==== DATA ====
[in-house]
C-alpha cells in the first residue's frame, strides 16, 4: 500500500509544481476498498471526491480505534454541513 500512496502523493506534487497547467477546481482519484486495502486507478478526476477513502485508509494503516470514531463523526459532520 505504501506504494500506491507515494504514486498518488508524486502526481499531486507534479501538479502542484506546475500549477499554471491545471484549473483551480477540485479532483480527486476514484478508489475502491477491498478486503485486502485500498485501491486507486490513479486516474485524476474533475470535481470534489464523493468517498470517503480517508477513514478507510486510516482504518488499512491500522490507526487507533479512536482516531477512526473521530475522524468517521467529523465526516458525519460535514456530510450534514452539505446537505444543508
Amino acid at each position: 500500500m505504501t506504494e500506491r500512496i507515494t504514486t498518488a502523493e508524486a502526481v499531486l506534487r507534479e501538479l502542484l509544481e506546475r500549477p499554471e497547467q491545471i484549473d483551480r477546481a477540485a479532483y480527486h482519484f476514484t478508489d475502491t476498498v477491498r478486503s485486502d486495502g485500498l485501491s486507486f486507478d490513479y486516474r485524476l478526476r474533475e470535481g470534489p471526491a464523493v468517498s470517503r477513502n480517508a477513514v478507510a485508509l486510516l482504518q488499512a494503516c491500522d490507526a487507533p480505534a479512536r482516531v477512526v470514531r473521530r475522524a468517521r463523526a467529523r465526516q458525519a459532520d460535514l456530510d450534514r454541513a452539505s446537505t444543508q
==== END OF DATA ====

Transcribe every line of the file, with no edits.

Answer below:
[in-house]
C-alpha cells in the first residue's frame, strides 16, 4: 500500500509544481476498498471526491480505534454541513 500512496502523493506534487497547467477546481482519484486495502486507478478526476477513502485508509494503516470514531463523526459532520 505504501506504494500506491507515494504514486498518488508524486502526481499531486507534479501538479502542484506546475500549477499554471491545471484549473483551480477540485479532483480527486476514484478508489475502491477491498478486503485486502485500498485501491486507486490513479486516474485524476474533475470535481470534489464523493468517498470517503480517508477513514478507510486510516482504518488499512491500522490507526487507533479512536482516531477512526473521530475522524468517521467529523465526516458525519460535514456530510450534514452539505446537505444543508
Amino acid at each position: 500500500m505504501t506504494e500506491r500512496i507515494t504514486t498518488a502523493e508524486a502526481v499531486l506534487r507534479e501538479l502542484l509544481e506546475r500549477p499554471e497547467q491545471i484549473d483551480r477546481a477540485a479532483y480527486h482519484f476514484t478508489d475502491t476498498v477491498r478486503s485486502d486495502g485500498l485501491s486507486f486507478d490513479y486516474r485524476l478526476r474533475e470535481g470534489p471526491a464523493v468517498s470517503r477513502n480517508a477513514v478507510a485508509l486510516l482504518q488499512a494503516c491500522d490507526a487507533p480505534a479512536r482516531v477512526v470514531r473521530r475522524a468517521r463523526a467529523r465526516q458525519a459532520d460535514l456530510d450534514r454541513a452539505s446537505t444543508q